The Centers for Disease Control (CDC) has reported that many drinkers exceed these daily limits, while health experts suggest the current limits are too lenient.
The alcohol industry, in collusion with major government agencies, engages in tactics that remind us of the tobacco industry’s attempts to subvert medical research. Take a look at how the National Institute on Alcohol Abuse and Alcoholism (NIAAA), a division of the National Institutes of Health (NIH), is planning a hugely expensive study that seems biased when you look at its intent — which is to prove that moderate use of alcohol has health benefits.
Just the study’s title — Moderate Alcohol and Cardiovascular Health clinical trial — makes the researchers’ motivations suspect. But the evidence of a pro-booze bias pales in comparison to the fact that the NIH begged some of the world’s most powerful alcohol corporations — namely, Budweiser owner AB InBev and distiller Diageo — to fund the study.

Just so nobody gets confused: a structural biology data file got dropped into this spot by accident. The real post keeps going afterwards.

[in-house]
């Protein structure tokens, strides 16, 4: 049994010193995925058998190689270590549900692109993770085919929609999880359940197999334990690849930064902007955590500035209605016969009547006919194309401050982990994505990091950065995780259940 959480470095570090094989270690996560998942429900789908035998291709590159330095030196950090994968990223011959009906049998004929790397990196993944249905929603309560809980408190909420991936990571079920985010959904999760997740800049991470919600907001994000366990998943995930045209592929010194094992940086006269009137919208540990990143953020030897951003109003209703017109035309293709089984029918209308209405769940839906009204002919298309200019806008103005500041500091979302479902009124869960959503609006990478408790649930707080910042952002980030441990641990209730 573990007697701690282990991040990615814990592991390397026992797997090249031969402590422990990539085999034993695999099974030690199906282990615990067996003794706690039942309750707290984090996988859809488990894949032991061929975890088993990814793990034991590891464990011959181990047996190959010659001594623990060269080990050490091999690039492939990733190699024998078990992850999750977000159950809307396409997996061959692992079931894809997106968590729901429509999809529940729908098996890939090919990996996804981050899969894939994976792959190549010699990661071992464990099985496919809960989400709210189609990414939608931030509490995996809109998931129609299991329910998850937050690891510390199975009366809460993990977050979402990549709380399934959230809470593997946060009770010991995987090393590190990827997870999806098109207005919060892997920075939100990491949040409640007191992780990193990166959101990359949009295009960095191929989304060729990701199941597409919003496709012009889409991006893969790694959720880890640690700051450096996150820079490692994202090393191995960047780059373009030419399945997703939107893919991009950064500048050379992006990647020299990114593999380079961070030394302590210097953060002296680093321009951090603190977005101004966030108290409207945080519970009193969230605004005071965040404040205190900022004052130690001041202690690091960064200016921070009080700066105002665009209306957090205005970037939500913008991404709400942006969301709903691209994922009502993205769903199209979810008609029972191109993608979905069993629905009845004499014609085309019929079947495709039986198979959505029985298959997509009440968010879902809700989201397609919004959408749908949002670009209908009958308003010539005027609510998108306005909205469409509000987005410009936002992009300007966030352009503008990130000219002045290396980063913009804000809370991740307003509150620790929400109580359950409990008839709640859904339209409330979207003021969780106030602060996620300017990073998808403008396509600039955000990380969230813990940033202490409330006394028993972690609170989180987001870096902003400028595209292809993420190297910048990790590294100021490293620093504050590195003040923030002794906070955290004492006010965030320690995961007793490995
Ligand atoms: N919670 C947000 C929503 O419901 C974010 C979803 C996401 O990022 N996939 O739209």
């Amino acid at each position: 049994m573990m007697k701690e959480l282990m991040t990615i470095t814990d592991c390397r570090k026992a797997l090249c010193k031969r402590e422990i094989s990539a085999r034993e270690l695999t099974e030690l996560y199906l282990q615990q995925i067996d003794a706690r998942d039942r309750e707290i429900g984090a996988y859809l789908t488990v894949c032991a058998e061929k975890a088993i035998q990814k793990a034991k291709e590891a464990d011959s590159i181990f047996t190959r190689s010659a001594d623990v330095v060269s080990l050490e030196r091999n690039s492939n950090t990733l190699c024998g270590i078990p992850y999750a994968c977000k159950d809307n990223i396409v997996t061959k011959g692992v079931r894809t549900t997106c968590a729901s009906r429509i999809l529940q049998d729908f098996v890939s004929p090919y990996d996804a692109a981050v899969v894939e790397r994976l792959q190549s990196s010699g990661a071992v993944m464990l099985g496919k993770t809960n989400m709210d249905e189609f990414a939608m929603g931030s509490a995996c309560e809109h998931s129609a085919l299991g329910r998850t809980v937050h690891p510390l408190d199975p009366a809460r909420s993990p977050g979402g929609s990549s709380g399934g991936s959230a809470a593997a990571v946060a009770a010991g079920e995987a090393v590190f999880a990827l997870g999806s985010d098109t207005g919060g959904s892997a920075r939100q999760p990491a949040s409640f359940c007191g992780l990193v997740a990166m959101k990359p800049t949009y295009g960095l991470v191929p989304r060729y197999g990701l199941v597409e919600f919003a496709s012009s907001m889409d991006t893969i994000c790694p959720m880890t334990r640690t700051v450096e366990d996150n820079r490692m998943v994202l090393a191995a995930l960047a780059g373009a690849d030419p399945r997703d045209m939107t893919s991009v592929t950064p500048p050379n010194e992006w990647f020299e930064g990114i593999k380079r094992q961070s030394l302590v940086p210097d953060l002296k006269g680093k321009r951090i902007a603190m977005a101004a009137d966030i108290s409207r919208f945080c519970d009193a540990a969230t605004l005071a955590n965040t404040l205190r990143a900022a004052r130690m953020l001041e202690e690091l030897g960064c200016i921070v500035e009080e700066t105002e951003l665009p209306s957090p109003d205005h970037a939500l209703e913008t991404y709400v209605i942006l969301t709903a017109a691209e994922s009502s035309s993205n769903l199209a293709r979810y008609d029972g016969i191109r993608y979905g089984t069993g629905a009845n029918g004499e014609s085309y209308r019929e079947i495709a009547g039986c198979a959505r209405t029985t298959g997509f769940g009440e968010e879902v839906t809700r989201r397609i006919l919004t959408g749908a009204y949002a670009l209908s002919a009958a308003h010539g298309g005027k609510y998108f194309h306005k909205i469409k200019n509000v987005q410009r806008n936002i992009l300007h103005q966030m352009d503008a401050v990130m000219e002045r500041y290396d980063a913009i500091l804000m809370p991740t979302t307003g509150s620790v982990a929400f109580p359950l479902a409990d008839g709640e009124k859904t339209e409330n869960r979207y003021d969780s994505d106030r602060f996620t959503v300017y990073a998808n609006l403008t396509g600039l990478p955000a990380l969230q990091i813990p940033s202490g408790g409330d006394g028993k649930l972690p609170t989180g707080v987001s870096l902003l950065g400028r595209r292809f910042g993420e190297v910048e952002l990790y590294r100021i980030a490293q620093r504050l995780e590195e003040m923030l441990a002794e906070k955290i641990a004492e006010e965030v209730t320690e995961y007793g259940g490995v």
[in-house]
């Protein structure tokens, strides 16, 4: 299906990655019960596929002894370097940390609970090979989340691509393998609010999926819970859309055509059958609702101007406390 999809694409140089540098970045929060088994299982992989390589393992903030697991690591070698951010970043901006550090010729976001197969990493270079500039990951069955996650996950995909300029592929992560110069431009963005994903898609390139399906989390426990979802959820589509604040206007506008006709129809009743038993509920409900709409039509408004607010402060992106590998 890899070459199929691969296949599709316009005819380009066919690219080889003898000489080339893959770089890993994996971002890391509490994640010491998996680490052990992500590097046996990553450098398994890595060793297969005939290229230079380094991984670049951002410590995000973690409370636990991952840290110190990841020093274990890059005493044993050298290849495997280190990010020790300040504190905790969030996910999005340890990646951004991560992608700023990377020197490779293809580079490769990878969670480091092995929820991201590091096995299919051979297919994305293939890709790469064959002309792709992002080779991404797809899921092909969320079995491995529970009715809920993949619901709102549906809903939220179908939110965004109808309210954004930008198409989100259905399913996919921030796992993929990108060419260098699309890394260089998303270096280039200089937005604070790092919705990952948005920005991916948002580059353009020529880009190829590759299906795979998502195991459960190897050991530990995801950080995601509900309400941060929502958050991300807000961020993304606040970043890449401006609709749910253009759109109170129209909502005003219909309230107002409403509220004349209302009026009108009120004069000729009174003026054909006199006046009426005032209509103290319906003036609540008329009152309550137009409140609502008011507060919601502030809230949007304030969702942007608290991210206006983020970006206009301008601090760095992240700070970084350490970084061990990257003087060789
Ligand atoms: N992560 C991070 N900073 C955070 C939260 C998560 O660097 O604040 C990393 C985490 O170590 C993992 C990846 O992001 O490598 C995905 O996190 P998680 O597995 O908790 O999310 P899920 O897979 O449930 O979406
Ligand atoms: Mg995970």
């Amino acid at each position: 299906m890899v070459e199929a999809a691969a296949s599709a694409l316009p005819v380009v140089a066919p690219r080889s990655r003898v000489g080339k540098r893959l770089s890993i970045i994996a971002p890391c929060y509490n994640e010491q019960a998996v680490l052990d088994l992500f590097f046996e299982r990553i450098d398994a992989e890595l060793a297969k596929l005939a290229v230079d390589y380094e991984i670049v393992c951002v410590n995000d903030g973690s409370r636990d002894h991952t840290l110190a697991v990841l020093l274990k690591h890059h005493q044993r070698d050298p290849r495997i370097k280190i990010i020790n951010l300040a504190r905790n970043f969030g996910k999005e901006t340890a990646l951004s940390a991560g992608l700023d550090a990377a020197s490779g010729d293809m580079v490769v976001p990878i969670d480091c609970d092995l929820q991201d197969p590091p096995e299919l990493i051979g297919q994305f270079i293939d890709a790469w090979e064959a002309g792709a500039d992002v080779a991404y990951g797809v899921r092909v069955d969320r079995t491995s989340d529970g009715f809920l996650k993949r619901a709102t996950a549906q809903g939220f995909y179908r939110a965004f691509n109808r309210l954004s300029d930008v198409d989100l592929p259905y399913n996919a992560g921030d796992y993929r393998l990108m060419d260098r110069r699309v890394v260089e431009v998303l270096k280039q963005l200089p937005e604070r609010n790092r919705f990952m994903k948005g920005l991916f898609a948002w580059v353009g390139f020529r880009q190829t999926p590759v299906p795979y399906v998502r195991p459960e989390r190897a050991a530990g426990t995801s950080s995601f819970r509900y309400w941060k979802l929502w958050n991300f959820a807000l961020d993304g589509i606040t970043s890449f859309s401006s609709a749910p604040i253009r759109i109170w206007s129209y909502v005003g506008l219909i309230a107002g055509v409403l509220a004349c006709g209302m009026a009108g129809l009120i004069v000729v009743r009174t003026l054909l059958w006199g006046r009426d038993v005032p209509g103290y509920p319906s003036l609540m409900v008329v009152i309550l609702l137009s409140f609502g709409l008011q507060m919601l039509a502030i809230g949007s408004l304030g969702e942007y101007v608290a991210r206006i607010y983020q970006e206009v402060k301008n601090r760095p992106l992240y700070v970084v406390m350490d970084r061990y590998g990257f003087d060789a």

Alcohol companies “donated” $67 million to NIH for the study, and what do you think they expect the study to report in return for these donations?
What’s more, several reports indicate that industry lobbyists told researchers that they expect the study to promote moderate use of alcohol as a health benefit.
The study calls for one group of participants to drink alcohol every day for six years, even if they normally would not have engaged in such an activity, to see if it lowers risk of heart disease and ailments such as diabetes, compared to people who consume no alcohol at all.
What the drinkers won’t be told is that consuming alcohol is proven to increase the risk of a multitude of health problems, thus causing harm to the study’s participants.